President’s Perspective - Drownings

From Issue: 
Vol LV No. 3, July 2011

Each year we hear news of a drowning involving a toddler or young child. These sad and often preventable tragedies prompt me to remind parents and guardians to never leave children unattended, in or near the water…not even for a moment.

It only takes seconds for a child to drown, and it is often silent. Many children who drown do so because parents or caregivers lose sight of them for a short period of time. Be vigilant. Supervision of children should include an adult being within arm’s length of the child at all times. The overwhelming majority of drownings among toddlers do not actually involve people swimming. In fact, the majority of toddlers involved in a drowning incident were playing or walking near water when the drowning or near-drowning occurred.

Always organize your pool activity time so that there’s no need to leave the premises to answer doors, tend to cooking or have any other distraction. Keep a telephone and emergency numbers by the pool. Teach your children the pool rules, both in and out of the water. It is also a good idea to know how to swim or have an experienced adult swimmer supervise children, and having First Aid and CPR training is highly recommended.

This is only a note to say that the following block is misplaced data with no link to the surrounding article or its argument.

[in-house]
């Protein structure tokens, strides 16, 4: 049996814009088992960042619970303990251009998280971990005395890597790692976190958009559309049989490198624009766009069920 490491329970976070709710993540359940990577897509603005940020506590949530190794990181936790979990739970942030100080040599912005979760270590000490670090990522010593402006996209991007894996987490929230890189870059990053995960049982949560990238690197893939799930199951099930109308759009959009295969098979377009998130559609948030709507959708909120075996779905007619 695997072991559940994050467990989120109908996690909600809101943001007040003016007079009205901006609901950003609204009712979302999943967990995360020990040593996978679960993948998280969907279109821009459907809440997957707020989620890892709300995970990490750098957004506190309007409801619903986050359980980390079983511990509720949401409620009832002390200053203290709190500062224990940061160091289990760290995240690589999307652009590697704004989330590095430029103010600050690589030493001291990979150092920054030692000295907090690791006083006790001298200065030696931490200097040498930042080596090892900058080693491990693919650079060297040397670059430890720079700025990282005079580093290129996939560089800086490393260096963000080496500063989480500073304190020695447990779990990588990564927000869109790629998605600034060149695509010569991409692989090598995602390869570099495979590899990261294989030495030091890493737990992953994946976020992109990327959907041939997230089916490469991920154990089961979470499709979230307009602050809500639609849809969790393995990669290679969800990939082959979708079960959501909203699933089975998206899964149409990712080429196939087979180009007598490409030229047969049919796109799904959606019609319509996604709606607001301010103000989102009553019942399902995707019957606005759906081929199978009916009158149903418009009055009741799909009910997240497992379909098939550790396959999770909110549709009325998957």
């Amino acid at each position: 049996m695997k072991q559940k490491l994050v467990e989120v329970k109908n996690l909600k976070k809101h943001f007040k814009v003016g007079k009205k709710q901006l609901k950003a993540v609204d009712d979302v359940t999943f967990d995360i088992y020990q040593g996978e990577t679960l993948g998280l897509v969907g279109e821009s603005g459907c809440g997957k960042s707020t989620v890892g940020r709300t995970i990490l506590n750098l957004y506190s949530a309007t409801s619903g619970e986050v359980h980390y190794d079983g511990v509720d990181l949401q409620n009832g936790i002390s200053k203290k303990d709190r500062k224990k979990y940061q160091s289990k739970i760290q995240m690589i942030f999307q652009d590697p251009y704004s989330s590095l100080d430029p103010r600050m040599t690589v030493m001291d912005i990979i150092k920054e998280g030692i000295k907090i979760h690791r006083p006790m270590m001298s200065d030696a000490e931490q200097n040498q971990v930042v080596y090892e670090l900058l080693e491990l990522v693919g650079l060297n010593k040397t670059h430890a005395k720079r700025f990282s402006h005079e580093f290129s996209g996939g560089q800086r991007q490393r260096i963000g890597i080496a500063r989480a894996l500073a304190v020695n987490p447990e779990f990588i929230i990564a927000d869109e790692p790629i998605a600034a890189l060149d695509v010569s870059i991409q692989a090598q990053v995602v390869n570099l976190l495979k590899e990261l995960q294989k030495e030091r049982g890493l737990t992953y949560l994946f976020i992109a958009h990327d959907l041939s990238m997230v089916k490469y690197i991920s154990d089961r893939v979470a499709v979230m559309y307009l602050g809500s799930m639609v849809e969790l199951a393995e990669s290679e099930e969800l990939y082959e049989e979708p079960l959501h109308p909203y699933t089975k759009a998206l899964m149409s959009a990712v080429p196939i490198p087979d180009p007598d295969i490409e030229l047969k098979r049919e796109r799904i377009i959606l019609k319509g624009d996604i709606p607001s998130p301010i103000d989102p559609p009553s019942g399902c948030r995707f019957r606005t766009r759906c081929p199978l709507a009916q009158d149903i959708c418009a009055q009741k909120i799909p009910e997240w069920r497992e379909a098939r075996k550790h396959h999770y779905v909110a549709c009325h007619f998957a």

Here are some more fundamental rules to ensure pool safety:

Install a fence that encloses the pool on all four sides, including access to the house. The fence should be at least 1.2 meters high (check with your municipality to ensure compliance with any bylaw) and have a self latching gate, out of children’s reach. Remember, most kids who drown in pools never intended on being in the water.

Keep safety equipment by the pool. Have rescue equipment such as a life preserver and a long pole to extend to someone in trouble in the water. Avoid the use of air-filled water wings and tubes as an alternative to proper floatation devices, you cannot rely on these. Always put young children and weak swimmers in properly fitted lifejackets, when in, on or around water. Your pool should also be equipped with an approved safety pool cover and an anti-entrapment drain cover to prevent children from being trapped underwater.

At the end of the pool-time activity, take all toys out of the pool. This will ensure that children are not tempted to reach in for them later and fall into the pool.

Enroll your children in swimming lessons. This includes learning how to float and knowing how to climb out of a pool. It does not ensure that a child will be safe in water or drown-proof, but it might make a difference in self-rescue.

I encourage you to take all precautions while around water this summer. Whether you are in your backyard, at a local pool, or on the lake, be vigilant and make sure that children are always supervised by an adult.

Safety, It’s an Attitude!

Jack Smith, President